d.

The mental health member conducts a long-term assessment to determine the studentís long-term risk to himself/herself and others. This assessment should include the childís personality traits and behaviors, as well as family, school, and social dynamics.

     
 

e.

The Team convenes with the parent(s) to review the results of the long-term risk assessment and determine whether any services are indicated.

   
 

f.

The Team implements services as indicated by the long-term risk assessment, and continues to closely monitor the studentís behaviors.

   
 

C.

Step Three: After neutralizing the threat, the Team convenes to debrief and self-evaluate. The Team addresses areas to improve and long-term strategies, relating both to the particular situation, as well as possible future threats.

   
 

1.

The Team verifies that all appropriate Level Threat procedures have been followed.

   
 

2.

The Team convenes to evaluate its response and additional areas for improvement. These can include:

   
 

a.

improving lock down policies and procedures;

   
 

b.

working with law enforcement to conduct and supervise drills specific to student threats;

   
 

c.

enhancing prevention services: red-flagging students at risk; conducting surveys; implementing hotlines; increasing counseling referrals; raising staff awareness; involving the Intervention Assistance Team;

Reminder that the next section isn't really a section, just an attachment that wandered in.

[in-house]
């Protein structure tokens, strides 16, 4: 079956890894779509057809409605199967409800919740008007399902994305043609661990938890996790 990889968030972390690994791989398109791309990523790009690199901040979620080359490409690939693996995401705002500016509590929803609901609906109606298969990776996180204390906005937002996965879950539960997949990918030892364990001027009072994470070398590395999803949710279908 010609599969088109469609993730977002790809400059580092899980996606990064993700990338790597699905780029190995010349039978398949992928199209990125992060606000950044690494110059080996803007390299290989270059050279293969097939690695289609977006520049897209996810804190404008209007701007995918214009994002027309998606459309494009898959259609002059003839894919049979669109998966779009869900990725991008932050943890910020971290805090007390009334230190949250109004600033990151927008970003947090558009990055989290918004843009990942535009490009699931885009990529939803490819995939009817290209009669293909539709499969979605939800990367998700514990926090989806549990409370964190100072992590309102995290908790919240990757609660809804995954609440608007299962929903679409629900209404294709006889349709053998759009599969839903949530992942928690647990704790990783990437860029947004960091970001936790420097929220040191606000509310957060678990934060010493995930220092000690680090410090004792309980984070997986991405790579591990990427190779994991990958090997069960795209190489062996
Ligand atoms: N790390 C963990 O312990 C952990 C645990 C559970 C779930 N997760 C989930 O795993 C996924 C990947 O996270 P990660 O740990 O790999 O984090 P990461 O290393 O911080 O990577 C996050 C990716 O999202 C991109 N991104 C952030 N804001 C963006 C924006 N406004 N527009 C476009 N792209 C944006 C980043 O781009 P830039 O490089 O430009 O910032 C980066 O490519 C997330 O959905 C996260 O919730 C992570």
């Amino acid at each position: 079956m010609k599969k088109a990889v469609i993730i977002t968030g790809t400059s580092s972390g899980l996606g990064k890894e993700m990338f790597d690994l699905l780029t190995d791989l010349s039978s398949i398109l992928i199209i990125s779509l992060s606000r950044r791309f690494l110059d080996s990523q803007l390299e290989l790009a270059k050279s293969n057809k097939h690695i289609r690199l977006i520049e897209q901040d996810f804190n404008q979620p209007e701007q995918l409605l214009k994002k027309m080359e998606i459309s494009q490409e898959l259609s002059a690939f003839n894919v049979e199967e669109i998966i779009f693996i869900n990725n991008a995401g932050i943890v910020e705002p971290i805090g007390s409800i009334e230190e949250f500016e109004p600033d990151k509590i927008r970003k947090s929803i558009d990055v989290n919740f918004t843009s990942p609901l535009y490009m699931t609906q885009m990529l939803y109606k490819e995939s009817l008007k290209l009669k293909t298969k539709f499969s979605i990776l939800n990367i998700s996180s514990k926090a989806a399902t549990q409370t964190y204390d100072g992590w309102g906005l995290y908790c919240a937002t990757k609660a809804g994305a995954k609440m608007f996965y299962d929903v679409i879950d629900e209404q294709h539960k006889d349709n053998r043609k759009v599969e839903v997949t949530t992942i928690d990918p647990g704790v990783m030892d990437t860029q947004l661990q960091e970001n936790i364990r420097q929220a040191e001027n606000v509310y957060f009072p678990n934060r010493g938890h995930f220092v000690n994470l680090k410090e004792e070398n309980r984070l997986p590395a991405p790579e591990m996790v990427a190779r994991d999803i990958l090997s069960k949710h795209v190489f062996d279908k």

d.

clarifying SRO roles;

   
 

e.

soliciting input from staff and students.

   
 

D.

Step Four: After the threat is neutralized and the Team debriefs, a spokesperson or administrator meets with community members, staff, and students (as appropriate) to dispel rumors, raise awareness, and inform the community about future steps and prevention strategies.

     
 

E.

Step Five: For students returning to school after an absence (e.g., as a result of disciplinary action, emergency removal, and/or psychiatric treatment/hospitalization), the Superintendent or building administrator will meet with the studentís parent or guardian to discuss re-entry and appropriate next steps to determine the studentís readiness for return to school. Parents/guardians shall be notified in writing of all expectations for re-entry, and provided with a copy of any safety plan developed by the Team. The student's teachers will notified of any necessary supports or accommodations required from the teachers and the precautions that will be in place to provide for student and staff safety.

Regardless of threat assessment activities or protocols, disciplinary action and referral to law enforcement shall occur as required by State law and Board policy.

At all times, Team members must comply with studentsí Federal and State privacy rights, as described in Policy 8330 Ė Student Records. As necessary and appropriate during the assessment process (i.e., in non-life threatening emergencies), Team members shall acquire written consent for release and exchange of information with mental health providers and local law enforcement agencies.

© Neola 2015